WASHINGTON — The US elections will put a little Love into the US House of Representatives, in the form of Mia Love, who will be the first black female Republican member of Congress when she is sworn in early next year.

 

 

Wooden ships, iron men and buxom types

When I started at the Miami News in 1966, I remember that reporters typed their stories with two fingers on cheap paper. If they needed to move paragraphs around, they did so with scissors and glue. They impaled finished stories on metal spikes for a psychopathic editor who forbade talking until sunrise.

The few female reporters wrote for the “women’s section.” I remember only one reporter of color. Everybody seemed destined for lung cancer; occasionally a wastepaper basket burst into flame from hot ash.

I remember reporters who kept whisky bottles in desk drawers and editors who punched writers who whined one too many times about changes to their precious copy. All-night poker games erupted Fridays at midnight in the news library.

Sometimes, late at night, the paper’s star reporter ambled majestically through the newsroom, on his arm a buxom dame said to be a stripper who went by the name Helen Bed. Or was it Elza Poppin? He drove an XKE convertible and was probably the most foul-mouthed reporter I’ve ever known.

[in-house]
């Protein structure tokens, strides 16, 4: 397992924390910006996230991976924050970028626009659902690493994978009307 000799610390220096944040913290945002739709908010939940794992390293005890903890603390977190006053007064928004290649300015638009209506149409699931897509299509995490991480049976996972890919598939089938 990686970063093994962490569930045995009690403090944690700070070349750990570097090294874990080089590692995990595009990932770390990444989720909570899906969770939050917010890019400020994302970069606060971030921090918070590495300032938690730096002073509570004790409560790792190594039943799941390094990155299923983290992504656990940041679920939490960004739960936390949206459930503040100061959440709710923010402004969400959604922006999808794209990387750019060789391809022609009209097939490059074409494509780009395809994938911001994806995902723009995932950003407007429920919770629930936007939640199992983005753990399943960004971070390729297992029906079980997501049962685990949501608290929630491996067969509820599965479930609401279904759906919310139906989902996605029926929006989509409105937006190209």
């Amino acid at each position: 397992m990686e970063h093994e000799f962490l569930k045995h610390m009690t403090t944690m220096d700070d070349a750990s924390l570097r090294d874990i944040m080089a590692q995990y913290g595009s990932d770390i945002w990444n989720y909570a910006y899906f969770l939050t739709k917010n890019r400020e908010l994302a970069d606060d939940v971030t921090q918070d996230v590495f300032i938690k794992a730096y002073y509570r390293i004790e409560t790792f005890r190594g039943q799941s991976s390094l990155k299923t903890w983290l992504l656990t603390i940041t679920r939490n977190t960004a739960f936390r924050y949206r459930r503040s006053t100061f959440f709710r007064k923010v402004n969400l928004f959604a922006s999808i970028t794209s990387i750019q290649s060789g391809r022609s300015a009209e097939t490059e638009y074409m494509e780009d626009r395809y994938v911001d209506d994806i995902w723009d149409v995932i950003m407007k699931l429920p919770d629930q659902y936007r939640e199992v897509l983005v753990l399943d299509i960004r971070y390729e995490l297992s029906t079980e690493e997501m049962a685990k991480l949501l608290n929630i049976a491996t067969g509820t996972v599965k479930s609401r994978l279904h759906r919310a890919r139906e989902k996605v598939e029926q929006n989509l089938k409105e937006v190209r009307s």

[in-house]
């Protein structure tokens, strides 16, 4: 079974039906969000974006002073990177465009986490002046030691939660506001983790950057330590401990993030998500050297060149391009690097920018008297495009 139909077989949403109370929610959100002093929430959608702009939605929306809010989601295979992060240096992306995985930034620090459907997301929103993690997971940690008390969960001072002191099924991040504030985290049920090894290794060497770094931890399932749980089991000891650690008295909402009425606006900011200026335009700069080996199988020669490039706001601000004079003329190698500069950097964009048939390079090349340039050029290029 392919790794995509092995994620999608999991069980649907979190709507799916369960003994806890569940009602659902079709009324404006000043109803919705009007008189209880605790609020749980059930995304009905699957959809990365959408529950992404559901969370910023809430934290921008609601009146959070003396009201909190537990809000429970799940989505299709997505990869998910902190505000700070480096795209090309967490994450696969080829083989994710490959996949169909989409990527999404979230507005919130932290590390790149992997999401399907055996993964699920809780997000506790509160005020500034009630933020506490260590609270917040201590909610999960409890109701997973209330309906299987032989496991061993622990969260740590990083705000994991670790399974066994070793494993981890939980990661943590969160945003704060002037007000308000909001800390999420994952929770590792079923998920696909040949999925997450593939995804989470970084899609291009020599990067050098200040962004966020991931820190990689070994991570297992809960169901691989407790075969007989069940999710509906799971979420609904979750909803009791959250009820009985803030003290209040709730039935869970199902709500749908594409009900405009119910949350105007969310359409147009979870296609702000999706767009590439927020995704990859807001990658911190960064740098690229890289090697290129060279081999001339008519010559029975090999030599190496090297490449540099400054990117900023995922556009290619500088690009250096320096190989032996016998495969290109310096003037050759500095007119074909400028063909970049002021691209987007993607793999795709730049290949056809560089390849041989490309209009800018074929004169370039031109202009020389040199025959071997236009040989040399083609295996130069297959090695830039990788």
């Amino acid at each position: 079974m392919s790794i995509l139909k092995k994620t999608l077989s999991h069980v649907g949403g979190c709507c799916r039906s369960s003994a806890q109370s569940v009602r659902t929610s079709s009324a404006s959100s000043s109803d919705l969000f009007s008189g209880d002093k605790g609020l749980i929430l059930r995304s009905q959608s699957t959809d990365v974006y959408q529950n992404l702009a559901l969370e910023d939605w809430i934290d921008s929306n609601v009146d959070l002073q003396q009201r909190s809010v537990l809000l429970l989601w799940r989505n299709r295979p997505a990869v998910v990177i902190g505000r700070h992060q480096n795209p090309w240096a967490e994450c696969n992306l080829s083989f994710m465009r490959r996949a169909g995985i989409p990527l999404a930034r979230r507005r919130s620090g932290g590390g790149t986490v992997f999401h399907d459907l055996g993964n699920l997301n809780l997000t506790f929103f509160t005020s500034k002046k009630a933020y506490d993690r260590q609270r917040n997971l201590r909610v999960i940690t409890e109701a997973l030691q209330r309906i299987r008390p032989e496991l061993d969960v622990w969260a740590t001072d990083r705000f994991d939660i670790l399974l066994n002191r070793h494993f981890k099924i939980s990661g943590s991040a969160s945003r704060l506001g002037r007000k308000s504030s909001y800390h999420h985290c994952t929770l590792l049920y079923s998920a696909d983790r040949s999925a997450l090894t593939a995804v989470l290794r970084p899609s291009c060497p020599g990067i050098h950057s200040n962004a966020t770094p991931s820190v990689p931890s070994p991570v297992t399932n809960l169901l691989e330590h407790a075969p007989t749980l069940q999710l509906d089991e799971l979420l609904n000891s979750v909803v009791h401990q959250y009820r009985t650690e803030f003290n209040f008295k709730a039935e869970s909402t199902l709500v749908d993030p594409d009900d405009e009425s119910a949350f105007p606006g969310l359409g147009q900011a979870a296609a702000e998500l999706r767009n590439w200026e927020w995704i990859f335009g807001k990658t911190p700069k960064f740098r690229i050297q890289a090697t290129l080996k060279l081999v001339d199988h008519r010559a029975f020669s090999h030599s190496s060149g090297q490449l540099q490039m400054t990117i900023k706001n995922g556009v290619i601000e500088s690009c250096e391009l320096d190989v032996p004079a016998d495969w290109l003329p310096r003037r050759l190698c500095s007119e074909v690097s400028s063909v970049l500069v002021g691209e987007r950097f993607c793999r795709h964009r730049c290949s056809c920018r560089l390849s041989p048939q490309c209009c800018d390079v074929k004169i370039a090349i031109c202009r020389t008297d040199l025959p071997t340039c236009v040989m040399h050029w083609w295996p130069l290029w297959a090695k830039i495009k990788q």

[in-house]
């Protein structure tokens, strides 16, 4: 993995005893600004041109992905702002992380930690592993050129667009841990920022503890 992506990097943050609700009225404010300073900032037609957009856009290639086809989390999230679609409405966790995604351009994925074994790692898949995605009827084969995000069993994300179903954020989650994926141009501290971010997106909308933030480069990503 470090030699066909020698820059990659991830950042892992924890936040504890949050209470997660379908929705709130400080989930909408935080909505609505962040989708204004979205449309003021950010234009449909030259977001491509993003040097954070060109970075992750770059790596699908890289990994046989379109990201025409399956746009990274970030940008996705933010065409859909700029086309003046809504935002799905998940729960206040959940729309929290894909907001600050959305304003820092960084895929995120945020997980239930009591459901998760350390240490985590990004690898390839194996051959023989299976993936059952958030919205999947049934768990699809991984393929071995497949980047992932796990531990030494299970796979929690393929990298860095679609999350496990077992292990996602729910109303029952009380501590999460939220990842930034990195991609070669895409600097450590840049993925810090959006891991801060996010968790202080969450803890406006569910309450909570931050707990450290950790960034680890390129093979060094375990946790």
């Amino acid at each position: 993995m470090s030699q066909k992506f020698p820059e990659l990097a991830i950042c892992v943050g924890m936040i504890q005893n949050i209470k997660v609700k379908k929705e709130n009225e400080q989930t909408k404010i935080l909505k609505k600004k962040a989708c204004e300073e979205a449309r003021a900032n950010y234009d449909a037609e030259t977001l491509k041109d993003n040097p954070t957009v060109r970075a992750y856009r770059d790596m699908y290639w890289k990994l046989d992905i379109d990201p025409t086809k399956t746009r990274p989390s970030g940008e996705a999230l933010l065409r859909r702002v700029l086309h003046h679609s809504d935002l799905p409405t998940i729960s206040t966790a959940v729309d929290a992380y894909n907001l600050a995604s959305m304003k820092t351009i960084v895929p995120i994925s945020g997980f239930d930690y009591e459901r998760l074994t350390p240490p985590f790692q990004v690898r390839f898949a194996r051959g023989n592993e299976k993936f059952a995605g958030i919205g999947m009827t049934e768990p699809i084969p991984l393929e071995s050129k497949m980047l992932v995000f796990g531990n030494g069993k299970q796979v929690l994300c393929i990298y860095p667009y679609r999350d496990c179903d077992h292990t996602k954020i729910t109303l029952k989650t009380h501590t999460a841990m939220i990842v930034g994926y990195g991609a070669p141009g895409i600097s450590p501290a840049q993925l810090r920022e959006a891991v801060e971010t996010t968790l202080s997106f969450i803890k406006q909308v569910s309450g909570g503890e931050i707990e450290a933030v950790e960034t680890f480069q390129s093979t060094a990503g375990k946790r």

I was barely 17. I wanted to be him. There could be no more romantic business than this.

(Tampa Bay Times)

 

Frontiers of science

The Times, aghast at the prospect of a Republican-controlled Congress, turns to divination. The Etruscans tried this, and where is Etruria today? The Romans picked it up (and later dropped it), and where is Rome … well, what’s the circulation of Il Messaggero?

 

One cold, gray day in February, in search of that one last bit of strength, I took a break. Family friends agreed to sit with my mom as she slept the day away, so I set aside guilt and got in the car and drove. Minnesota that winter morning was all steel sky. The pan-flat landscape slid by, farm after farm, an austere poetry in the scenery that seemed about right.

Anger was driving, its foot heavy on the gas, and my thoughts were boxed in tight and spinning. It took a while to banish my circular thinking with deep breaths, and feel unbound. And then, along one curving road lined with a particularly tall row of trees, something pulled at my gaze. Way up, against the somber sky, a bald eagle perched on a branch. It was a splendid creature, and not an animal I was privy to seeing often in my usual suburban world. It alone would have lifted my spirits.

But then, I saw a second one. And a third. It seemed for a little while that every time I looked up from the road (I’d slowed to a near crawl by then), a bald eagle appeared. One flapped its huge wings, circled around and landed in the next tree. Another preened, its head twisted impossibly far to get at feathers around its back. Still another fell from above like Tennyson’s famed thunderbolt.* Two others perched like statues, doing nothing in particular but looking spectacular.

There were, in total, nine bald eagles along that stretch of road. It was the ninth of February. And later, after I’d returned home and settled back on the couch next to the baby monitor broadcasting from her room, my mother took her last jagged breath. The quiet that followed knifed through me, but then came a sense of ease, of calm. The suffering was over.

* “The Eagle,” because you won’t find hyperlinks in the dead-trees Sunday Review.